The game that Balmer plays in this atrocious piece could be just as easily played by looking into the Communism derived motives of some early leaders in the liberal movement.  Most people of the left, even those I disagree with strongly, are good people seeking what they view as best for the nation.  The same is true for people of the right.   Every political movement, left, right, and middle, has its opportunists and less than purely motivated players.  They do not define the movement.  The movement is defined by the millions that join it and where they take it.

    Balmer here attempts in the grossest of manners to call into the question an entire movement based solely on sinister assertions surrounding facts known to anyone that was either there, or that bothers to look.  This is not journalism, it’s not spin, it’s not even agenda journalism.  (It is certainly not historical research.)  This is crafting a conspiracy theory – pure and simple.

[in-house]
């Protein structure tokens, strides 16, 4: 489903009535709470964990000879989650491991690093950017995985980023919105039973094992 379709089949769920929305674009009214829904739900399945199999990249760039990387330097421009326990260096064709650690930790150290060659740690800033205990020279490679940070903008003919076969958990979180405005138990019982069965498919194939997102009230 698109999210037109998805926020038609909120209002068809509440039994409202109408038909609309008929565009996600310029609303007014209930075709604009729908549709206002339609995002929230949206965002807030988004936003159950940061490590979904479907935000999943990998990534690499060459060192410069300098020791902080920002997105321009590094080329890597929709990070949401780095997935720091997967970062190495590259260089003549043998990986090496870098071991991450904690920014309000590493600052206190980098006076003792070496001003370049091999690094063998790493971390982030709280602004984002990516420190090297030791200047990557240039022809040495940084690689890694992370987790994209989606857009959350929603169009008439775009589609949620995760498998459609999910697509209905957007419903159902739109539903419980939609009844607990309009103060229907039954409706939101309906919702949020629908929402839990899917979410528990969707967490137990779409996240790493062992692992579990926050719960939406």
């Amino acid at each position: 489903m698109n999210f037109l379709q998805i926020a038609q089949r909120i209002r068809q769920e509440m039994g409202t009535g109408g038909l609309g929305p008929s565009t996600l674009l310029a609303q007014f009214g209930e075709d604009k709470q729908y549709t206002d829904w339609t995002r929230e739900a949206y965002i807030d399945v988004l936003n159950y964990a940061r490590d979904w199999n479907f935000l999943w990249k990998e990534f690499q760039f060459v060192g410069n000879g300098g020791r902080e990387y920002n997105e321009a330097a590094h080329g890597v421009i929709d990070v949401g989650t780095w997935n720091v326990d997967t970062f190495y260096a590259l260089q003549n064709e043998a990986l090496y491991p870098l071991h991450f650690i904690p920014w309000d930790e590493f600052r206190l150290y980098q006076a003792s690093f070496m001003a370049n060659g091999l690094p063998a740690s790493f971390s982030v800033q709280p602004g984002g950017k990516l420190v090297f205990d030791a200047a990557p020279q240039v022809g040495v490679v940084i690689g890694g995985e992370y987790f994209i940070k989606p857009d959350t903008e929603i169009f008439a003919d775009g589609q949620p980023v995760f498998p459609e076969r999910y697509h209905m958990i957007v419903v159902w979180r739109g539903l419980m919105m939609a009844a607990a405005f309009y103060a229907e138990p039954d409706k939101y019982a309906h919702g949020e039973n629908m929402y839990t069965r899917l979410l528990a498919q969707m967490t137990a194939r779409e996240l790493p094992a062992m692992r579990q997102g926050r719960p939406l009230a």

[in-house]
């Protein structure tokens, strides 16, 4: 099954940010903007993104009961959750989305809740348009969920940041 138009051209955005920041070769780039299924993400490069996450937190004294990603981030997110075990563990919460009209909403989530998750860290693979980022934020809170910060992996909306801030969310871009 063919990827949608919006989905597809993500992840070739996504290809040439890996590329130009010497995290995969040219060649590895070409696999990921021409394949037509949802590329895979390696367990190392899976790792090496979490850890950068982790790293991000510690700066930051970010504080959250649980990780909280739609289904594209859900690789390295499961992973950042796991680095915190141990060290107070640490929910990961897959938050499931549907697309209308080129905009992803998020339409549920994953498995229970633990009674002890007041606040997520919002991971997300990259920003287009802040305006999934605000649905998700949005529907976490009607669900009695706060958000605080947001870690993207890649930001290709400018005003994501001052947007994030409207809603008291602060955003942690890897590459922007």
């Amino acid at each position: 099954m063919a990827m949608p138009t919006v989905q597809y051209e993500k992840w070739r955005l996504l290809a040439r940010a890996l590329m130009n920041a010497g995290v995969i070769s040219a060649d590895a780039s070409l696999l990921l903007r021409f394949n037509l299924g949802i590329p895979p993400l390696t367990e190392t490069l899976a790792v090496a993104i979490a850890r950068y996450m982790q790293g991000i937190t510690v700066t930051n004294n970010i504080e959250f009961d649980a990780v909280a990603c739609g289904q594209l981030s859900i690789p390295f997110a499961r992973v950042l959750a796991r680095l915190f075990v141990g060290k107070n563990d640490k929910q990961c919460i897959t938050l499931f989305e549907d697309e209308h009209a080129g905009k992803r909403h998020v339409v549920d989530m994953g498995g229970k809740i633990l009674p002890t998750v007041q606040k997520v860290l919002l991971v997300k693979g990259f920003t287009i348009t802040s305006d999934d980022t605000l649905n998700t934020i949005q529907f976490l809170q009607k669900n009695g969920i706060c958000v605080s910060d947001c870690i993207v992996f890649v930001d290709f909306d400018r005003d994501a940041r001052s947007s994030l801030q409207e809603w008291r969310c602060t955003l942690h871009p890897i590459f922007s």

Such things are written and published on the Internet daily.  No surprise there.  It is; however, shameful that Politico has not merely published this tripe, but featured it.

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    Posted in Culture Wars, Evangelical Shortcomings, Identity Politics, News Media Bias, Political Strategy, Prejudice, Religious Freedom | Comment on this post » | Print this post Print this post | Email This Post Email This Post

    Blame Bill Clinton

    Posted by: John Schroeder at 07:54 am, May 10th 2014     &mdash      Comment on this post »

    Another decade – another Clinton scandal – Benghazi.

    How did Bill Clinton survive impeachment?  Pretty simple really.  With the deft aid of partisan allies in Congress and a willing press, he managed to turn what was a perjury trial into a referendum on the “right” of a guy to mess up in his marriage from time-to-time.  I find it fascinating the Monica Lewinsky pops up her head when Hillary Clinton – and the president – find themselves in a bind worthy of Congressional investigation.  Sometimes I wonder if it is not a signal to run the same play?